Michelle Bachelet will file application seeking to intervene as third party in hearings of anti-CAA pleas
UNHCHR seeks to assist SC to examine the compatibility of CAA with India’s Constitution
The United Nations High Commissioner for Human Rights (UNHCHR) Michelle Bachelet Jeria is set to file an intervention application in the Supreme Court over the Citizenship (Amendment) Act 2019, or CAA.
The UN official seeks to intervene as amicus curiae (third party) in the petitions against CAA pending before the top court.
“Our permanent mission in Geneva was informed yesterday (Monday) evening by the UN High Commissioner for Human Rights that her office had filed an intervention application in the Supreme Court of India in respect to the Citizenship (Amendment) Act 2019," Indian foreign ministry spokesman Raveesh Kumar said.
A UNHCHR spokesman in Geneva, however, said Jeria had not yet filed the application.
The CAA, passed by Parliament in December, seeks to fast track citizenship for persecuted minorities from Afghanistan, Bangladesh and Pakistan. It, however, leaves out the possibility of India giving citizenship to persecuted Muslims from these countries. Fears that this Act, along with plans to create a National Register of Citizens to weed out illegal immigrants and establish due Indian citizenship, could strip Indian Muslims of their citizenship has spurred protests across the country. Prime Minister Modi has said that there would be no repeal of the Act.
The UNHCHR seeks to assist the apex court to examine the compatibility of CAA with India’s Constitution, in light of India’s obligations under international human rights laws. The interpretation of India’s international human rights obligations would include the right to equality before the law and the prohibition of discrimination among refugees and migrants, the UN body said. It also talks about CAA’s impact on the protection of human rights of migrants, including refugees in India.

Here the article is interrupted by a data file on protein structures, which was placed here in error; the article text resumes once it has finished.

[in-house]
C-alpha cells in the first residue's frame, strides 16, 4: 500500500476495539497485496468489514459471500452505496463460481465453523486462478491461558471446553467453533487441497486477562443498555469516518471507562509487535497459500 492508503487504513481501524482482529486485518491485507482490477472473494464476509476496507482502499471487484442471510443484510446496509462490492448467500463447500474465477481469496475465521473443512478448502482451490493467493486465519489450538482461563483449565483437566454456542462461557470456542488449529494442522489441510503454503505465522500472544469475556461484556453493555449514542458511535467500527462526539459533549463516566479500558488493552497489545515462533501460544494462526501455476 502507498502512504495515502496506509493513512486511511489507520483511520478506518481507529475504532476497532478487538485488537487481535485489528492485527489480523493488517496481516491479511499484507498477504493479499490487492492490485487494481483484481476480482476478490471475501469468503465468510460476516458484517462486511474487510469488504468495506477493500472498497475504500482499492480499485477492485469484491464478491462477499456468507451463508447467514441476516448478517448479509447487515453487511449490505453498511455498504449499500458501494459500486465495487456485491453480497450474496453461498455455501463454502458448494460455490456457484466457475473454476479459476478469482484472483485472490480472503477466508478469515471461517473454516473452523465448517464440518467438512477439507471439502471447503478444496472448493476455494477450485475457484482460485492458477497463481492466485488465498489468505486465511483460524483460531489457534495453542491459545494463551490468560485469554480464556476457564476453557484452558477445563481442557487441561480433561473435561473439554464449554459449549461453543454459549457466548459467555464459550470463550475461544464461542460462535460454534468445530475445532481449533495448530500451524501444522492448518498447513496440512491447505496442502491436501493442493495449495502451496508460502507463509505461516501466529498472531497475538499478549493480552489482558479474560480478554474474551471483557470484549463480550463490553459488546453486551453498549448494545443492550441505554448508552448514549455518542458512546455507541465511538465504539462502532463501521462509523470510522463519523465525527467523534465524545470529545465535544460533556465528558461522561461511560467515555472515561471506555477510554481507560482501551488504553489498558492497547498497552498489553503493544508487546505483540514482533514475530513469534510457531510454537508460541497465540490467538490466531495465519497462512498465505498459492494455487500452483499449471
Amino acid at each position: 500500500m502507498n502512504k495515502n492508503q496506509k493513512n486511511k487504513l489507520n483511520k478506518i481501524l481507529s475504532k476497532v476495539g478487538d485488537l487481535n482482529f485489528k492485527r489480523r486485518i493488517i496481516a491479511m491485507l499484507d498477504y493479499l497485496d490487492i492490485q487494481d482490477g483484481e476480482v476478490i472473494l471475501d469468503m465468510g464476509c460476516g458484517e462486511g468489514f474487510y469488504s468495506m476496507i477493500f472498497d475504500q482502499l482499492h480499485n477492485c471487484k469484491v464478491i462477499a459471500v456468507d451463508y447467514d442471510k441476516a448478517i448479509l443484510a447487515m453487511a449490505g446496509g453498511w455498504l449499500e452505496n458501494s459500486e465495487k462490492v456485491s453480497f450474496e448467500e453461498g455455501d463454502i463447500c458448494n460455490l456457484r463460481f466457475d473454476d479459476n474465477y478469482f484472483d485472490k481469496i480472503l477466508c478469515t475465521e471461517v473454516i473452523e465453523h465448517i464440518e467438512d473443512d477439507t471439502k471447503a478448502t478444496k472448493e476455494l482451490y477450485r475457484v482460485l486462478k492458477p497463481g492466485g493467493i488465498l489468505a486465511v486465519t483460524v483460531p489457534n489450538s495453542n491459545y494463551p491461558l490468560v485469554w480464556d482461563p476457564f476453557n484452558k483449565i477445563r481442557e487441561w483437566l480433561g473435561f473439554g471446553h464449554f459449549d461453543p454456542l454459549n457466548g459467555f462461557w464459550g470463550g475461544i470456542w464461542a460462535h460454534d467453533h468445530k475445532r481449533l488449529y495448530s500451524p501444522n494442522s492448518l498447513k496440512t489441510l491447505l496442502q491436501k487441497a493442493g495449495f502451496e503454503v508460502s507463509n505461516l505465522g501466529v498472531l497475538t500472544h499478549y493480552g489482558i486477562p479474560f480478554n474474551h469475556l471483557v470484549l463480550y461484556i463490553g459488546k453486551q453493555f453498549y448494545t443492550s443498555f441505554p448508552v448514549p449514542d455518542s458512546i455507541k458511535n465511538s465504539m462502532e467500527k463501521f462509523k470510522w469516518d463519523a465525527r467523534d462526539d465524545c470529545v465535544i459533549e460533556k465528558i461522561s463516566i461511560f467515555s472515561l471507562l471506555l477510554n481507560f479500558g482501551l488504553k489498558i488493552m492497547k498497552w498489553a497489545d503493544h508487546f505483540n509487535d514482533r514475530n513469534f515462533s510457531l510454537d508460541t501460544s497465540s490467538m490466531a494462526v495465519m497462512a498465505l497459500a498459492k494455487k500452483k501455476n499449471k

The UNHCHR said the intervention application should not be seen as an endorsement or associated with the allegation of any party to these proceedings, including those challenging the constitutionality of CAA before the Supreme Court. It also said the application is not restricted to issues raised by the petitions in the court on the CAA.
The UNHCHR application asks whether excluding people on the basis of their religion is “objective and reasonable".
It says the Indian government pointed out that Islam is the state religion in Pakistan, Afghanistan, and Bangladesh, and as such people of Muslim faith are protected in these countries. Those whose citizenship India seeks to fast-track through the CAA are religious minorities in these countries. However, the research done by UNHCHR states that a number of other religious groups, such as Ahmadi, Hazara and Shia Muslims, are among Muslim minorities in these countries. Hence, they should also be given protection under the provisions of the CAA.
Kumar said, “The Citizenship (Amendment) Act is an internal matter of India and concerns the sovereign right of Parliament to make laws. We strongly believe that no foreign party has any locus standi on issues pertaining to India’s sovereignty."
“We are clear that the CAA is constitutionally valid and complies with all requirements of our constitutional values. It is reflective of our long standing national commitment in respect of human rights issues arising from the tragedy of the Partition of India," he said.
The Supreme Court would first have to decide whether the UNHCHR has the right to petition the court on this matter.
The European Parliament is also set to debate a resolution that criticises the CAA and the communication clampdown in Kashmir. Together, the developments may cast a shadow over Modi’s visit to Brussels slated for 13 March for the India-European Union Summit.
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